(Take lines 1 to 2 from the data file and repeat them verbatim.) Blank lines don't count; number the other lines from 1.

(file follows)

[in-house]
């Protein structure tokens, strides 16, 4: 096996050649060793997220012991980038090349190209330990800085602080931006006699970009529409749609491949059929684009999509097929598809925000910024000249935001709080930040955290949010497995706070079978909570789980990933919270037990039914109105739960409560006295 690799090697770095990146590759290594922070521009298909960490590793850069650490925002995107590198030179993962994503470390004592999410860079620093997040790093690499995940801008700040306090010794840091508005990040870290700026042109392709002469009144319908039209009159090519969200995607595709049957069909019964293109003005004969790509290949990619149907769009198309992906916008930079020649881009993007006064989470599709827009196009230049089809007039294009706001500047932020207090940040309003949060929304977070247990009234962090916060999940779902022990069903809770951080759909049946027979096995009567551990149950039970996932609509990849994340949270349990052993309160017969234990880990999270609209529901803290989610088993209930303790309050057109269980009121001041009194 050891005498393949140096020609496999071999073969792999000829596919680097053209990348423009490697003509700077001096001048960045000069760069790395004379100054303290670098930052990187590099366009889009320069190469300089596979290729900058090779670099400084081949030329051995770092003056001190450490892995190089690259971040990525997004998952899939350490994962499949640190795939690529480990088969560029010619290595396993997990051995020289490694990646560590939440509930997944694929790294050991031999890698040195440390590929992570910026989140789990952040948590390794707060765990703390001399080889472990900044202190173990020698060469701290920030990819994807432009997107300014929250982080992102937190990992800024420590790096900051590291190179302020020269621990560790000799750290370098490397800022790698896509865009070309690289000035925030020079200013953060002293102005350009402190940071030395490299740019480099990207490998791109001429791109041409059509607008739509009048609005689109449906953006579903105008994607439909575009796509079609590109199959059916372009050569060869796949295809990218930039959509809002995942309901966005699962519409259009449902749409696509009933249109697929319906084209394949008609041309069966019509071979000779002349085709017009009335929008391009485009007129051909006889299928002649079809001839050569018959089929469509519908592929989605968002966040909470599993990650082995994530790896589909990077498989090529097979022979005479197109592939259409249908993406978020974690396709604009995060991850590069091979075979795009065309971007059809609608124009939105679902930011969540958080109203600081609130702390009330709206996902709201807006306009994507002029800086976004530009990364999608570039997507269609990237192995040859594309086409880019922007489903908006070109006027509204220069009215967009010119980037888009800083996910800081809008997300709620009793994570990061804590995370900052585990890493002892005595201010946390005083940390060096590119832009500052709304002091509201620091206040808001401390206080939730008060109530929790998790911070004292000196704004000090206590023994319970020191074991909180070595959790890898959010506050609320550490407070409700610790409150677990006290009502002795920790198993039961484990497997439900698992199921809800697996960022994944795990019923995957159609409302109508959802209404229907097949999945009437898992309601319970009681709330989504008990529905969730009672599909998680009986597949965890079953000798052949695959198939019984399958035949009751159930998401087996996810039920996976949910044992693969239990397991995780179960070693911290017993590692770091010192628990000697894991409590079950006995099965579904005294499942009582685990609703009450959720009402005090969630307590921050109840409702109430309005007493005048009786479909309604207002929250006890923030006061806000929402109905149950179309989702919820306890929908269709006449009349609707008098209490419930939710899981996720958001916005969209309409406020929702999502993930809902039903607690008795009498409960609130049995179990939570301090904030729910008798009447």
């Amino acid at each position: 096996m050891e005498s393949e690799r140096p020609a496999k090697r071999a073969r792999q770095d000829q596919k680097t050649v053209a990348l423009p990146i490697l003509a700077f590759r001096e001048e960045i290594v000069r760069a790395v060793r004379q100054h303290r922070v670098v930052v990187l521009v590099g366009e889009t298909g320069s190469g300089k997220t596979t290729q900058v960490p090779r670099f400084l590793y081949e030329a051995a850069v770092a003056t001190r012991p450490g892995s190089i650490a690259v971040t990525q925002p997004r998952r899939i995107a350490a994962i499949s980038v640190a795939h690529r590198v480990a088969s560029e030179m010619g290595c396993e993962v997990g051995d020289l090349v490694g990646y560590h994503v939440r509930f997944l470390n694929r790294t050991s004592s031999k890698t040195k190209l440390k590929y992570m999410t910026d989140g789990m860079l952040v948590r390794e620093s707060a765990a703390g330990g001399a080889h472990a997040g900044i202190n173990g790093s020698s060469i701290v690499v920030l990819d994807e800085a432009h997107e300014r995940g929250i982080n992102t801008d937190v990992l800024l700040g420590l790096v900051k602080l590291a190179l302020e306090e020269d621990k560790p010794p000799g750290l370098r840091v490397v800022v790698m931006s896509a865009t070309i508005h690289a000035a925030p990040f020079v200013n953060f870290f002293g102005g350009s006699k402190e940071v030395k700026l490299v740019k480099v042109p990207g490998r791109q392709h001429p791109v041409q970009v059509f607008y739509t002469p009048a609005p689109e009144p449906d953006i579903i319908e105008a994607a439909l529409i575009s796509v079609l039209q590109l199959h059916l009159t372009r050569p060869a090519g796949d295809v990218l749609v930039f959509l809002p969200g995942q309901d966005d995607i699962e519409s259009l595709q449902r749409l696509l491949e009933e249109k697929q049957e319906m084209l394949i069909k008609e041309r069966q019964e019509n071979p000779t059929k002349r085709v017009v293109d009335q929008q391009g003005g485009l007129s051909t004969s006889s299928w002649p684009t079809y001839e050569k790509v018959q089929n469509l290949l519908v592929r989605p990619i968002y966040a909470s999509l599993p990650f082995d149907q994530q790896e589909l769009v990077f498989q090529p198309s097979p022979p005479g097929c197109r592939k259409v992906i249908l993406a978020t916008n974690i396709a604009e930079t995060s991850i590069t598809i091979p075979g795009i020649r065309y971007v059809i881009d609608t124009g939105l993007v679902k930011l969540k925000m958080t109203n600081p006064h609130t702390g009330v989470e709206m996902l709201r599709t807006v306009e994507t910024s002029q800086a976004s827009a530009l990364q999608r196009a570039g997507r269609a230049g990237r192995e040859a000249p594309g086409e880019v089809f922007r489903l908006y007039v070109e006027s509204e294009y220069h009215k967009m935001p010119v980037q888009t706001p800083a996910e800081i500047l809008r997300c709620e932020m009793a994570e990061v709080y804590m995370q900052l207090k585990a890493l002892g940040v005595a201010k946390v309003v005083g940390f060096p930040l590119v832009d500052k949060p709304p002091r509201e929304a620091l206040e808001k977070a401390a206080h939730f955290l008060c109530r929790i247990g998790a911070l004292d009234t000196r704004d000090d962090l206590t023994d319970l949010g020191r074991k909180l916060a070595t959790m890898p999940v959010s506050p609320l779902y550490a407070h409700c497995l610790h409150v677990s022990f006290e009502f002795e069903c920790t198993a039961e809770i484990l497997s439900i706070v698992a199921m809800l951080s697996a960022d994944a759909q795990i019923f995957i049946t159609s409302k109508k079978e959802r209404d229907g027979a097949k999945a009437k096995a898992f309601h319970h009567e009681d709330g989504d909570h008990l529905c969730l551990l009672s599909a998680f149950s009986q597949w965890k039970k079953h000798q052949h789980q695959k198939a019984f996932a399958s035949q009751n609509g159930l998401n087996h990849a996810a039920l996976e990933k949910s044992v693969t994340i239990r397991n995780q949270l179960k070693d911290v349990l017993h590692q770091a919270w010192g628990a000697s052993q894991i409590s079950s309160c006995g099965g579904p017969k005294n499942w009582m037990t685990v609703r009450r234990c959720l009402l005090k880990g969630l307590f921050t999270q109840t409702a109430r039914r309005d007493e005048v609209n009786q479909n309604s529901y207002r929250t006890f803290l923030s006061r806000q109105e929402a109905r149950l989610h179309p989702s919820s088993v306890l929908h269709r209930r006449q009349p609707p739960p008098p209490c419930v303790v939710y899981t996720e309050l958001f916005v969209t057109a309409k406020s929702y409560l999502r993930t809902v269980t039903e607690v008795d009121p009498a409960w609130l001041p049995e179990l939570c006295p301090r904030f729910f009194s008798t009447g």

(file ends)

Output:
[in-house]
């Protein structure tokens, strides 16, 4: 096996050649060793997220012991980038090349190209330990800085602080931006006699970009529409749609491949059929684009999509097929598809925000910024000249935001709080930040955290949010497995706070079978909570789980990933919270037990039914109105739960409560006295 690799090697770095990146590759290594922070521009298909960490590793850069650490925002995107590198030179993962994503470390004592999410860079620093997040790093690499995940801008700040306090010794840091508005990040870290700026042109392709002469009144319908039209009159090519969200995607595709049957069909019964293109003005004969790509290949990619149907769009198309992906916008930079020649881009993007006064989470599709827009196009230049089809007039294009706001500047932020207090940040309003949060929304977070247990009234962090916060999940779902022990069903809770951080759909049946027979096995009567551990149950039970996932609509990849994340949270349990052993309160017969234990880990999270609209529901803290989610088993209930303790309050057109269980009121001041009194 050891005498393949140096020609496999071999073969792999000829596919680097053209990348423009490697003509700077001096001048960045000069760069790395004379100054303290670098930052990187590099366009889009320069190469300089596979290729900058090779670099400084081949030329051995770092003056001190450490892995190089690259971040990525997004998952899939350490994962499949640190795939690529480990088969560029010619290595396993997990051995020289490694990646560590939440509930997944694929790294050991031999890698040195440390590929992570910026989140789990952040948590390794707060765990703390001399080889472990900044202190173990020698060469701290920030990819994807432009997107300014929250982080992102937190990992800024420590790096900051590291190179302020020269621990560790000799750290370098490397800022790698896509865009070309690289000035925030020079200013953060002293102005350009402190940071030395490299740019480099990207490998791109001429791109041409059509607008739509009048609005689109449906953006579903105008994607439909575009796509079609590109199959059916372009050569060869796949295809990218930039959509809002995942309901966005699962519409259009449902749409696509009933249109697929319906084209394949008609041309069966019509071979000779002349085709017009009335929008391009485009007129051909006889299928002649079809001839050569018959089929469509519908592929989605968002966040909470599993990650082995994530790896589909990077498989090529097979022979005479197109592939259409249908993406978020974690396709604009995060991850590069091979075979795009065309971007059809609608124009939105679902930011969540958080109203600081609130702390009330709206996902709201807006306009994507002029800086976004530009990364999608570039997507269609990237192995040859594309086409880019922007489903908006070109006027509204220069009215967009010119980037888009800083996910800081809008997300709620009793994570990061804590995370900052585990890493002892005595201010946390005083940390060096590119832009500052709304002091509201620091206040808001401390206080939730008060109530929790998790911070004292000196704004000090206590023994319970020191074991909180070595959790890898959010506050609320550490407070409700610790409150677990006290009502002795920790198993039961484990497997439900698992199921809800697996960022994944795990019923995957159609409302109508959802209404229907097949999945009437898992309601319970009681709330989504008990529905969730009672599909998680009986597949965890079953000798052949695959198939019984399958035949009751159930998401087996996810039920996976949910044992693969239990397991995780179960070693911290017993590692770091010192628990000697894991409590079950006995099965579904005294499942009582685990609703009450959720009402005090969630307590921050109840409702109430309005007493005048009786479909309604207002929250006890923030006061806000929402109905149950179309989702919820306890929908269709006449009349609707008098209490419930939710899981996720958001916005969209309409406020929702999502993930809902039903607690008795009498409960609130049995179990939570301090904030729910008798009447």